RSI is the more commonly known term for a set of disorders called Work Related Upper Limb Disorders or WRULDS. It is a serious disease that must be stopped at an early stage or permanent disability could be caused.

There are many different names for these injuries, including:
Carpel tunnel syndrome
Dupuytren’s contracture
Epicondylitis or ‘tennis elbow’
‘Housemaid’s knee’ or ‘beat conditions’
Overuse injury

RSI is caused, or made worse, by work demanding awkward or repeated movements, especially if you need to apply pressure as well. For example, wringing out clothes means twisting your wrists and arms while gripping the cloth tightly. If these movements are repeated frequently, your hands and wrists will be strained and start to feel painful or numb.

Anyone whose work involves some of the following risk factors:
awkward posture,
awkward grip,
badly designed equipment, tools or workstations,
repeated movements,
applying physical force,
fast-pace work,
inadequate rest breaks,
lack of training, and/or
no variety of tasks.

All these factors are worse in the cold or in stressful working conditions.

Although most cases UNISON deals with involve keyboard workers like typists and computer operators, nearly all work carries some risk. It has been linked to manual work, including the use of vibrating equipment.

UNISON members at risk include:
typists, clerical, and data processing workers,
carpenters, and
machine operators.

But many other jobs can cause RSI unless measures are taken to avoid it.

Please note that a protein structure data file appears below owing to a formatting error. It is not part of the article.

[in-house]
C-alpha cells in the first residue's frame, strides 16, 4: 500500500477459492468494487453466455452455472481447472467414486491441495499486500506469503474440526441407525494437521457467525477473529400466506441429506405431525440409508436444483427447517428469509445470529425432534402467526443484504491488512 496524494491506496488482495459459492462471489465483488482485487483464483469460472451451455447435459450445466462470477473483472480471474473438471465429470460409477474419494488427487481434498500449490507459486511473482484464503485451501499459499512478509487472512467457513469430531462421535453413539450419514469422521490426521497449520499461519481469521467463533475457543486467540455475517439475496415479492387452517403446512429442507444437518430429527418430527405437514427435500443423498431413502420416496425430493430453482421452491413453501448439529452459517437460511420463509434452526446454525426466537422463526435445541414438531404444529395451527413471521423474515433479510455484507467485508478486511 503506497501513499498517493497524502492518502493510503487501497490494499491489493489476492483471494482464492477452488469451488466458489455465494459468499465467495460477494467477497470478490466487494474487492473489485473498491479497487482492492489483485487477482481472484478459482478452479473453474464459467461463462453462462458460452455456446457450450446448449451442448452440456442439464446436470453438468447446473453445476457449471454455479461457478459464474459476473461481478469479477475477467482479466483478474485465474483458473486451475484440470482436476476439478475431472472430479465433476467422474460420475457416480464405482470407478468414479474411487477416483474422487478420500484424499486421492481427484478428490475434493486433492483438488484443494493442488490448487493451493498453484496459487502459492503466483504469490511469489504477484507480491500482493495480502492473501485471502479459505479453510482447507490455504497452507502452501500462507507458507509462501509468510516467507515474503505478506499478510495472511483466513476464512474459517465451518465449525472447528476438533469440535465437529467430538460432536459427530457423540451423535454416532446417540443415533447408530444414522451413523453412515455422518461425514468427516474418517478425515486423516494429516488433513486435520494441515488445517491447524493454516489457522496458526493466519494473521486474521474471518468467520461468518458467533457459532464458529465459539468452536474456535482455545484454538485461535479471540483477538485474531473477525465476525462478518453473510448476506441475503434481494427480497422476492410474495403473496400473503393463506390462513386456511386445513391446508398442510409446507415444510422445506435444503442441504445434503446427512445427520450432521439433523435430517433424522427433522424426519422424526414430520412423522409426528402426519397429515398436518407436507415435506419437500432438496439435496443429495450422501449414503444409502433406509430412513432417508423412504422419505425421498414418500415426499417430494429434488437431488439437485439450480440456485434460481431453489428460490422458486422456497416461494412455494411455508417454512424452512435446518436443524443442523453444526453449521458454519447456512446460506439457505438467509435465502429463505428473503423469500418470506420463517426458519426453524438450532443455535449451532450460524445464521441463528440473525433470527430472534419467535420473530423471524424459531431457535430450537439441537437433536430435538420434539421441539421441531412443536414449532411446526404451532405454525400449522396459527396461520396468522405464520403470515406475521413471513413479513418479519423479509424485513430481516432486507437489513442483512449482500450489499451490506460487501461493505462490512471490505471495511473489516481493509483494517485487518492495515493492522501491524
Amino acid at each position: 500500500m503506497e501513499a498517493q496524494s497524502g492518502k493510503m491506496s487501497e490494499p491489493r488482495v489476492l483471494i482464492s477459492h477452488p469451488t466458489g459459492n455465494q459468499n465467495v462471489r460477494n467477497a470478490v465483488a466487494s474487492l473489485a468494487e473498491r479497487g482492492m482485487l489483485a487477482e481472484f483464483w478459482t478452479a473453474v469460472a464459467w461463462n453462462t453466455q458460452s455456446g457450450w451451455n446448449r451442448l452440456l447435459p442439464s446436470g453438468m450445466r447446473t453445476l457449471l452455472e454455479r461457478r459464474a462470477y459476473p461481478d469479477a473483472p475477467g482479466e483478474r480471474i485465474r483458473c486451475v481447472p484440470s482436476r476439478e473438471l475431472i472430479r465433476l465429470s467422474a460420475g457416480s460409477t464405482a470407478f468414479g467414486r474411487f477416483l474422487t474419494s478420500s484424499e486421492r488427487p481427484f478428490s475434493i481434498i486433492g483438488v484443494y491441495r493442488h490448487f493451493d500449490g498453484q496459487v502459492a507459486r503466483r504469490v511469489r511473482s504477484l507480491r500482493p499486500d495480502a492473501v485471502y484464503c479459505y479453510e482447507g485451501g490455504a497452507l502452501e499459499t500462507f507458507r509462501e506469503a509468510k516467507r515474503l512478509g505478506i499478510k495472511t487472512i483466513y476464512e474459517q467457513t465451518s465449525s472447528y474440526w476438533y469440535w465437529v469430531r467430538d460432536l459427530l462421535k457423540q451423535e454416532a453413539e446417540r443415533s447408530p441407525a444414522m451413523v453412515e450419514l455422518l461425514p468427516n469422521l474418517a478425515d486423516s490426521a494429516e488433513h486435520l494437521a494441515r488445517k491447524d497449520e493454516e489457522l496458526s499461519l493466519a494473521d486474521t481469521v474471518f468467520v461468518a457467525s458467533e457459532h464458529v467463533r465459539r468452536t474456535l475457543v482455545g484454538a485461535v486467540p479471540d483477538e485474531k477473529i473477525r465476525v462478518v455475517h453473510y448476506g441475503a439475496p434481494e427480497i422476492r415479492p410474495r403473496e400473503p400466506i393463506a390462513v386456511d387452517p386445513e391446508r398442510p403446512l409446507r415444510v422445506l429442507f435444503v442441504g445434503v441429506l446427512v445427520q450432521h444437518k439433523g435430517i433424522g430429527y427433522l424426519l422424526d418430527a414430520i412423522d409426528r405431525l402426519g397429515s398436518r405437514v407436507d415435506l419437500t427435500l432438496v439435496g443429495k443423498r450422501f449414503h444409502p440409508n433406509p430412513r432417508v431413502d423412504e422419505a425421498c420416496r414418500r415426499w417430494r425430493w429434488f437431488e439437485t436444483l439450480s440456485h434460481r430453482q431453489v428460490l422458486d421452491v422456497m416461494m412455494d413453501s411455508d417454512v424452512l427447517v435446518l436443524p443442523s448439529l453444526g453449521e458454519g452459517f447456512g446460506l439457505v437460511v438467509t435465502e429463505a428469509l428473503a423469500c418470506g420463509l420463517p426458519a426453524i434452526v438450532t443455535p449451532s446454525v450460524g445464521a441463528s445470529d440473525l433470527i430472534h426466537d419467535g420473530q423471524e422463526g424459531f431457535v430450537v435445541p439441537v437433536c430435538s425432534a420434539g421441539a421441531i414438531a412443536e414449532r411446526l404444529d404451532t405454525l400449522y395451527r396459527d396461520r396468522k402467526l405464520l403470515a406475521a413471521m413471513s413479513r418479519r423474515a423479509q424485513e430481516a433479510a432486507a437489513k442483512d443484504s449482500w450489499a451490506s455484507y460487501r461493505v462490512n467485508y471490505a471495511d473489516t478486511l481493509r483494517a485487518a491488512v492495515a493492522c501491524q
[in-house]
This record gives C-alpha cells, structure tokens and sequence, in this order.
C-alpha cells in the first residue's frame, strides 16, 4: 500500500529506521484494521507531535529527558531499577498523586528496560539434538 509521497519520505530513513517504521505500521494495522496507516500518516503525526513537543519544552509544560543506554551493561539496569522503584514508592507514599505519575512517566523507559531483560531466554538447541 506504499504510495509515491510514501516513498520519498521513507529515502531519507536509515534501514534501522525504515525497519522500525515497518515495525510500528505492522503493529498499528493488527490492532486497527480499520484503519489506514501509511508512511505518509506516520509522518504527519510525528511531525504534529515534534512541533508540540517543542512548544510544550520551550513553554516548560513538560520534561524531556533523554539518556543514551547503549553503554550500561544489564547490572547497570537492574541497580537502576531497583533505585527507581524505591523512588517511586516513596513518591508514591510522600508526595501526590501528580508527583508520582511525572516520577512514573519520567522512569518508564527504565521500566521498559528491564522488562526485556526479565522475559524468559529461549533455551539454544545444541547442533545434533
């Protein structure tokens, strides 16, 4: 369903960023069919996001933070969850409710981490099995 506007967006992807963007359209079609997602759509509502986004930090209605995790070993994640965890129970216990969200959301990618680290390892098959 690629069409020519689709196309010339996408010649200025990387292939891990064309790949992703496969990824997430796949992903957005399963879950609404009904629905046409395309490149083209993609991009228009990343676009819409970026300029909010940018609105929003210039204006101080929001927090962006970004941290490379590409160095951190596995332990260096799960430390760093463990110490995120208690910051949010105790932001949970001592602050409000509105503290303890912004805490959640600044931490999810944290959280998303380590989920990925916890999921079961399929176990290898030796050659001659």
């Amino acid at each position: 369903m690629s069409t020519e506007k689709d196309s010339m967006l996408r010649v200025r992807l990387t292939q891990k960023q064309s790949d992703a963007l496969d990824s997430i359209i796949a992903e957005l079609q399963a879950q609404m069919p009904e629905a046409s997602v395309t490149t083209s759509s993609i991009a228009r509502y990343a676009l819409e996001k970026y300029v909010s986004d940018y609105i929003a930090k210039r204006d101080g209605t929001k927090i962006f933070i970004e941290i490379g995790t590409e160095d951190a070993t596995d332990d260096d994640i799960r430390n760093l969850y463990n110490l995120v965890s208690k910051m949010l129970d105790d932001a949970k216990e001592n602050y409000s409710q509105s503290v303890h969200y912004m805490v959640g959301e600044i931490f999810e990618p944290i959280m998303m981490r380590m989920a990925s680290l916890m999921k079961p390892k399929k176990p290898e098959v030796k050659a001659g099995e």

The job should fit the worker, not the other way round. he first step is to look at the way jobs are carried out. Does the work include any of the risk factors listed? Use the checklist to find out what improvements are needed. If the answer to any of these questions is ‘yes’, there is a risk of repetitive strain injury.

RSI checklist
1. Does the work involve:
awkward movements of hand, wrist, arm or shoulders?
rapidly repeated movements?
prolonged physical pressure, such as gripping or squeezing?
holding an uncomfortable position for a long time?
too few breaks to allow muscles to recover?
lack of variety of physical tasks?
long hours or fast-paced work?

2. Are tools and equipment:
too heavy?
the wrong shape to be used comfortably?
causing problems of vibration or noise?
designed for men but used by women?

3. Are workstations and work areas:
too high or too low?
not adjustable for individual users?
noisy or poorly lit?

4. Is training:
not provided for all employees, especially those who are new to the work?
not provided when there is a change in equipment or methods of working?
provided but not include risks and ways of avoiding RSI?

5. Are problems:
not reported to management?
not reported in writing (preferably in the accident book)?

Depending on the problem areas you have identified, the following measures will help to prevent RSI:
redesign equipment and/or tools,
change the way the work is done,
redesign work area or work station,
reduce the pace of work,
introduce rest breaks and more variety of tasks, and/or
training to include risks and safer methods of work.

All employers have legal duties to ensure their employees’ health and safety at work, provide safe work methods, workplaces and equipment, and give employees health and safety information and training.

Health and safety laws mean that management have a duty to conduct ‘risk assessments’. This means that your employer has to work out the risk factors associated with each job and then minimise those risks. It is vital that union safety reps are involved, to make sure:
that risk assessments have been done for all jobs (especially where workers are complaining of RSI symptoms),
that all the RSI risk factors have been examined,
that management have consulted the workers concerned,
that experienced people have carried out the assessments (they don’t need to be experts, but they do need experience and knowledge), and
that an action plan has been developed to make sure that risks are reduced and monitored (they should be reassessed if the job or work changes ).